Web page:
A grassroots initiative has been launched in Poland in an attempt to ban abortion without exceptions.
Christian Today reports that the catalyst for the initiative was the horror of a botched abortion in which the 24-week-old child, diagnosed with Down Syndrome, was left unattended to die.
"The scream of this child was so traumatic for the personnel that they declared that they will never forget it," Polish reporter Anna Wiejak told the news outlet Church Militant.
Currently, abortion is legal in Poland only in instances of rape, if the life of the mother is in danger, or if the baby has been diagnosed with a handicap or abnormality up to 25 weeks gestation.
The initiative to ban abortion entirely is being spearheaded by a group called Fundacja Pro (Pro Foundation) which is seeking to collect 100,000 signatures so that the ban will be considered by Poland’s legislature.
“The proposed draft ensures that all children, before and after birth, have equal rights and protection of life and health," stated the legal group Ordo Iuris.
"It removes the three existing circumstances under which an abortion is currently permitted. The initiative requires the state to support families raising handicapped children or children conceived in circumstances related to the commission of an offence,” the group further outlines.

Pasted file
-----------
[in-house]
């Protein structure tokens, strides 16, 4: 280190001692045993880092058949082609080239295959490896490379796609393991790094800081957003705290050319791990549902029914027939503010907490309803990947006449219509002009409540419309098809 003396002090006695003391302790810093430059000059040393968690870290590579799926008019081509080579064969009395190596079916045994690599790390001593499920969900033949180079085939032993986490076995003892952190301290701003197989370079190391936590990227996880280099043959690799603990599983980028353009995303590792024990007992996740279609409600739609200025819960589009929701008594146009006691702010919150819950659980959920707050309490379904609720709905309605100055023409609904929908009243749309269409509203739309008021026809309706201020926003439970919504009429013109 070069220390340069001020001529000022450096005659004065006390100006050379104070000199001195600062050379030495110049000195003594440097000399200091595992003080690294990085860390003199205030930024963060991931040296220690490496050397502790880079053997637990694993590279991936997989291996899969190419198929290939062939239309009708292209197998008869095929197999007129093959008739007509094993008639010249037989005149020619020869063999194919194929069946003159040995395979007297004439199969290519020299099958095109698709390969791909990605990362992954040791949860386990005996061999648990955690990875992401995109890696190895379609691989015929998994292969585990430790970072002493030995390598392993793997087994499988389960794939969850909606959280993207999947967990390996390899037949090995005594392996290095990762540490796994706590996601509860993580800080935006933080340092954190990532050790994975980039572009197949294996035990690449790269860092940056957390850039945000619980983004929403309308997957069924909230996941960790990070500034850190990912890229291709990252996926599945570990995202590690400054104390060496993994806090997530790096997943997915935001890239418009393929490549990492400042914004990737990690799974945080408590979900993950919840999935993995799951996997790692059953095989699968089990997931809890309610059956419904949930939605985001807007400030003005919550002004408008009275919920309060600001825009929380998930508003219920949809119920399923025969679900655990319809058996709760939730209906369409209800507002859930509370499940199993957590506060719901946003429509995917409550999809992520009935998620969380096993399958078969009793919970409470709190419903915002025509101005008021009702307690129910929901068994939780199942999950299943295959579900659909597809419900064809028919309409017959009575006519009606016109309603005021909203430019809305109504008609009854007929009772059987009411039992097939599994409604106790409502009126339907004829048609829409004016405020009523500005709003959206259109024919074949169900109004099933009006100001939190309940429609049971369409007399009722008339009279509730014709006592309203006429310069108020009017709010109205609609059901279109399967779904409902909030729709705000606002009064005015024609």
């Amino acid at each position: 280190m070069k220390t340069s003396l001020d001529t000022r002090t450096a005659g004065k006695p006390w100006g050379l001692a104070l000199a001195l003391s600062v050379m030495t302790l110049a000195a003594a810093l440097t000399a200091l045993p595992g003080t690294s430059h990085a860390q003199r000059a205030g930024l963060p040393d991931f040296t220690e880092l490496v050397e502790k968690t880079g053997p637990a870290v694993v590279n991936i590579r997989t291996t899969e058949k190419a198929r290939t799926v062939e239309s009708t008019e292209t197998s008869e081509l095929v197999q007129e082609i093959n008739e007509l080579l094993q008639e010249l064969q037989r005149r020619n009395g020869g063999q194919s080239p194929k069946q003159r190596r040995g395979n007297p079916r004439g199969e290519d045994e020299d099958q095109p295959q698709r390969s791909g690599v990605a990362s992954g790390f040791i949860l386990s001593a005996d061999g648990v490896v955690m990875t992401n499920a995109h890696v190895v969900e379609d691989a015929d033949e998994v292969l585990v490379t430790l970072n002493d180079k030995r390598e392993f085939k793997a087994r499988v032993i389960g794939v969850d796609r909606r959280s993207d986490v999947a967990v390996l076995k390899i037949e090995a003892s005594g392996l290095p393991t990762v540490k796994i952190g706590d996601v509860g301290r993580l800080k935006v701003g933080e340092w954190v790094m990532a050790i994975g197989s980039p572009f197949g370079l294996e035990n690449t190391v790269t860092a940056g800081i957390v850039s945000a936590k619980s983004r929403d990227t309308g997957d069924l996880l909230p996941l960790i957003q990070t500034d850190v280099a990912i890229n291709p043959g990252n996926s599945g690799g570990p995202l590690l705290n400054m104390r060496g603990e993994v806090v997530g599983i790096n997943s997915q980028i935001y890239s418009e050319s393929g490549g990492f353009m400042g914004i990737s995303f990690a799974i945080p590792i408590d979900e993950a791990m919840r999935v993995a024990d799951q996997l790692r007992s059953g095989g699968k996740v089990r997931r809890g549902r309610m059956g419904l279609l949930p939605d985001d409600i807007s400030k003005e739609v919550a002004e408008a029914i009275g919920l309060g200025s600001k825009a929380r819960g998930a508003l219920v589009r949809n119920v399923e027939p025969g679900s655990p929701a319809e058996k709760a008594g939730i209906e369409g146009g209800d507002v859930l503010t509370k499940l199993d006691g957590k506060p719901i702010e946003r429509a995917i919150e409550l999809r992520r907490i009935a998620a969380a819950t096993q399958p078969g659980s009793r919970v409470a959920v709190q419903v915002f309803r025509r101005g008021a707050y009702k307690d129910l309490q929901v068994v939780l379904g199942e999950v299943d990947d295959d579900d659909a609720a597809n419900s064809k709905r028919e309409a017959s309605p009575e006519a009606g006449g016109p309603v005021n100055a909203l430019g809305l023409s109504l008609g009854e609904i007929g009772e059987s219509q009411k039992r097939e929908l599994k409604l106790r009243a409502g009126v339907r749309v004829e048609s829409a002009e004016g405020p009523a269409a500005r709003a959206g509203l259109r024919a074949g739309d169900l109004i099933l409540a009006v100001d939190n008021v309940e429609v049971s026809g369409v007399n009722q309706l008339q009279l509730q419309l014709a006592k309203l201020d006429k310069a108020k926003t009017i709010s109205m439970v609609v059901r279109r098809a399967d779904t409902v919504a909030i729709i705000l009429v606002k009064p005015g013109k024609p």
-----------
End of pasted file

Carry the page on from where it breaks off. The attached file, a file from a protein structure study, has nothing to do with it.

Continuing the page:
Poland’s population is predominately Catholic and the country officially became a Christian nation in A.D. 966.
Catholic leaders who support the abortion ban say that the anniversary of this Christian conversion would be a fitting time to enact it.
"In this jubilee year of Poland's baptism, we urge all people of goodwill, believers and nonbelievers, to take action to ensure full legal protection of unborn lives," said a statement from the Polish bishops' conference.
Some of the country’s influential women leaders, however, although acknowledging the tragedy of abortion, are more hesitant to enact a total ban.
"Every abortion is a tragedy, but we should not aggravate women's tragedy by forcing them to give birth to children of rape or forcing them to risk their own life or health or that of their child," they wrote in an open letter.
Polish Prime Minister Beata Szydlo has said that the statement from the women "has clearly pointed us in the right direction ... Each of us must now decide according to conscience. But it will certainly be bad if such a sensitive, important issue becomes the object of a political struggle."
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Publication date: April 26, 2016